Objective: Headaches are a common problem in the pediatric population. In 2002, the American Academy of Neurology (AAN) developed guidelines on neuroimaging for patients presenting with headache. Our objective was to determine the frequency of computed tomographic (CT) scanning ordered by a range of medical practitioners for pediatric patients presenting with primary headache.
Methods: A retrospective chart review was conducted at the Children’s Hospital of Eastern Ontario (CHEO), a tertiary care centre in Ontario. One hundred fifty-one records of patients referred to the outpatient neurology clinic at CHEO with ‘‘headache’’ or ‘‘migraine’’ as the primary complaint from 2004 to 2009 were randomly selected. Ninety-nine patients with normal neurologic examinations were ultimately included.
Results: Thirty-four patients (34%; 95% CI 25–45) had undergone CT scanning. None of the 34 CT scans (0%; 95% CI 0–10) showed significant findings, and none changed the headache diagnosis or management. Eleven (32%) of the CT scans were ordered by CHEO neurologists, 15 (44%) by community physicians, and 8 (24%) by CHEO emergency physicians.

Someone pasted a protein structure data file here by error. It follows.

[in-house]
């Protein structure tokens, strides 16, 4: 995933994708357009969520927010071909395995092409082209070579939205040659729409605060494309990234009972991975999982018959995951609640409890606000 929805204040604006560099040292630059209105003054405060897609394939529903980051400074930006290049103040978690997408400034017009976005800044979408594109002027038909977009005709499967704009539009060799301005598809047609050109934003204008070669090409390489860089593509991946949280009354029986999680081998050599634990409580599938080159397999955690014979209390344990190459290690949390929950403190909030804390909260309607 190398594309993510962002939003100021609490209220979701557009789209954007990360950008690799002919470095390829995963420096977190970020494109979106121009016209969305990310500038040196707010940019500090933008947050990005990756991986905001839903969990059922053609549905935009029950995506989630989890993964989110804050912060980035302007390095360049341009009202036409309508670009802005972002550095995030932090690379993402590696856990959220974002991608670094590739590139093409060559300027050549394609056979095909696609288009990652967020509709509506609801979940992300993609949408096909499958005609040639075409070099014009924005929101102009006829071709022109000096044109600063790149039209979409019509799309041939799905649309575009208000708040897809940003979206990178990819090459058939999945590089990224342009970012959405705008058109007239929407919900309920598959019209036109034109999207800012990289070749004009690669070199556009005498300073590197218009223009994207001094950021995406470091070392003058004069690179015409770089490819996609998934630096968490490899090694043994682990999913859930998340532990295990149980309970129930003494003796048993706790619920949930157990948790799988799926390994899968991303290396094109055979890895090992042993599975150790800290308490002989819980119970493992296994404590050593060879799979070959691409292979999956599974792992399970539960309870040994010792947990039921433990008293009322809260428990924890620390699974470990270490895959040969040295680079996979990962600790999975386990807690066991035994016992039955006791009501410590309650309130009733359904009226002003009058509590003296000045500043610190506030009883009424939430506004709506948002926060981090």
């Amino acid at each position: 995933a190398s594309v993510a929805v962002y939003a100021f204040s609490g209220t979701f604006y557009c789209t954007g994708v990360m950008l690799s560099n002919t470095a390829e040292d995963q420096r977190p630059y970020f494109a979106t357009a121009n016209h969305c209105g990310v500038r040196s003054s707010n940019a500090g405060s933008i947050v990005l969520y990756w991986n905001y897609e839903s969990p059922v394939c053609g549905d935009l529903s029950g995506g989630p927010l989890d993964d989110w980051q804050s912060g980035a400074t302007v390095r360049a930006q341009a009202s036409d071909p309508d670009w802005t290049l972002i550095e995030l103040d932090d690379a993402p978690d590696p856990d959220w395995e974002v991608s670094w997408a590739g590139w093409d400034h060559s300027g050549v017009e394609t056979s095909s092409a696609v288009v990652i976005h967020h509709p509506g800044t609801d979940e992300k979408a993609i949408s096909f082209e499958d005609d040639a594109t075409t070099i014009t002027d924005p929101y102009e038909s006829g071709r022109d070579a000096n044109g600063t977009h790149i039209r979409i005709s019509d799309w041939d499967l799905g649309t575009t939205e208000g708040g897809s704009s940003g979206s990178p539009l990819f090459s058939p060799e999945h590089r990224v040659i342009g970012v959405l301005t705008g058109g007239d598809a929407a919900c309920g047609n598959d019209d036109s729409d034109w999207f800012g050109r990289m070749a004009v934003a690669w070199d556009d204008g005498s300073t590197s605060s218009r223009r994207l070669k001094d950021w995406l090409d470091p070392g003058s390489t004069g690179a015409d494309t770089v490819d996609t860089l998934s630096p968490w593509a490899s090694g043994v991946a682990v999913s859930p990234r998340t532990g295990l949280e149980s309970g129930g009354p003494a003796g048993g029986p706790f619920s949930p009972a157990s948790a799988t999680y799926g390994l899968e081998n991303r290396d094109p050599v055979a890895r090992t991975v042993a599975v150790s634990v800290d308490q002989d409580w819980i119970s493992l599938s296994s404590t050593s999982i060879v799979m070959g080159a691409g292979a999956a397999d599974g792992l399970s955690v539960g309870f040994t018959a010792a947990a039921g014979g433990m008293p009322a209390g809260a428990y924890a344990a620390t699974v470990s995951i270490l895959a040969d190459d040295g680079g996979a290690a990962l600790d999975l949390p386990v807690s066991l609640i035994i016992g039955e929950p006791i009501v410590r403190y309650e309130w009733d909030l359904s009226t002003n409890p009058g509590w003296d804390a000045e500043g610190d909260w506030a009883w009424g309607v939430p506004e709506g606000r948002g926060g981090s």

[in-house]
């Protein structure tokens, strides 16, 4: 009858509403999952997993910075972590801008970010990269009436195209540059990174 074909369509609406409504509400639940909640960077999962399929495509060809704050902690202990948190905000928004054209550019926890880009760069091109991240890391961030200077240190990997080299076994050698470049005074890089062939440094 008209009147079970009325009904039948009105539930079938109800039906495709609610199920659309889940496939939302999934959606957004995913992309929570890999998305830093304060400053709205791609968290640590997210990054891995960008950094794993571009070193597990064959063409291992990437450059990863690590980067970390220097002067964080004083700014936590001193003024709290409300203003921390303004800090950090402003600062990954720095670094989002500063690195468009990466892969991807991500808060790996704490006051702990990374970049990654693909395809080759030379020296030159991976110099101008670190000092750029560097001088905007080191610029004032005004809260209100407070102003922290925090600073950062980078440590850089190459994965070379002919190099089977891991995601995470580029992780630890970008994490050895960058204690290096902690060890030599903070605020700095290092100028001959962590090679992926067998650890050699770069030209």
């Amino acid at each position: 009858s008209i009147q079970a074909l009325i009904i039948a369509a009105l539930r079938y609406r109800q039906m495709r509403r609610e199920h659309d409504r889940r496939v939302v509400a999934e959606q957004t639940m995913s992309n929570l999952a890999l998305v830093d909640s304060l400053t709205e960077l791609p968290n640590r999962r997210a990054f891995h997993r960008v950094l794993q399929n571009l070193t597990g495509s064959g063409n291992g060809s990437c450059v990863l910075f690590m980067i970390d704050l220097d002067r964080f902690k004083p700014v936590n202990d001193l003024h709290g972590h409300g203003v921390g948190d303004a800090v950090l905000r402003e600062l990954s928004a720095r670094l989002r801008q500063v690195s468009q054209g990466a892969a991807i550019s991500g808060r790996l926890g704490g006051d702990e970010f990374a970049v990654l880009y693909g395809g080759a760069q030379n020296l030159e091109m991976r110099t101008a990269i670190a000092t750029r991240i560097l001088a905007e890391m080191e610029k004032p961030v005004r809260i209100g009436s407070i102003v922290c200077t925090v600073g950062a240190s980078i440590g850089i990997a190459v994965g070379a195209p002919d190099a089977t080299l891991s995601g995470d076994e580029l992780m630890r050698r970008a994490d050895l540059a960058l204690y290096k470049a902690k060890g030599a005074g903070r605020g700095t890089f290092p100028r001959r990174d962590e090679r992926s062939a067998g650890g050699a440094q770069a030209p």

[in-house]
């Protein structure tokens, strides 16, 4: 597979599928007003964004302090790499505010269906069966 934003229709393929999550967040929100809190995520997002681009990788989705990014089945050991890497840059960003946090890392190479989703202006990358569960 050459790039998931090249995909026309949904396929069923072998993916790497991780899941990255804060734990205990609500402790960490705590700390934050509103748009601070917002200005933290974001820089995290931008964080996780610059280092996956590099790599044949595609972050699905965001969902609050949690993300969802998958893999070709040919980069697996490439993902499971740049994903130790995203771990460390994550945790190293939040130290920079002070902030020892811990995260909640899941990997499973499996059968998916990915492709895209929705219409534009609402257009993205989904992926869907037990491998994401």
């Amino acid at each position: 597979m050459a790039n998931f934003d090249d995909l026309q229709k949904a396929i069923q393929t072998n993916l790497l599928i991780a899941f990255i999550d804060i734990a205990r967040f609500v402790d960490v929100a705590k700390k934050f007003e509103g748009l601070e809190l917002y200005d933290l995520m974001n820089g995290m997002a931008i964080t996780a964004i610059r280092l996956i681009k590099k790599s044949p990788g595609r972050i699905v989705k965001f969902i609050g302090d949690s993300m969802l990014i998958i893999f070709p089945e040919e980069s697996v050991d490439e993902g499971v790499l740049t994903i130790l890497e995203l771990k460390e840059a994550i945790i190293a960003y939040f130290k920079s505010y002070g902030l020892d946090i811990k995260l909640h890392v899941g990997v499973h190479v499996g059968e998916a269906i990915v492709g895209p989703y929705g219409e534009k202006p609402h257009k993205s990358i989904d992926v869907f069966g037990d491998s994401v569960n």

Conclusion: A high proportion of children presenting with primary headaches and a normal neurologic examination undergo CT scanning, despite well-established AAN guidelines regarding neuroimaging. Most of these CT scans do not appear to alter diagnosis and management. A variety of non–evidencebased factors may be encouraging physicians to overinvestigate this population and, as a result, increasing the risk of adverse events due to radiation exposure. Implementing initiatives at a site-based level that promote the use of established guidelines before performing CT scanning in this population may be beneficial.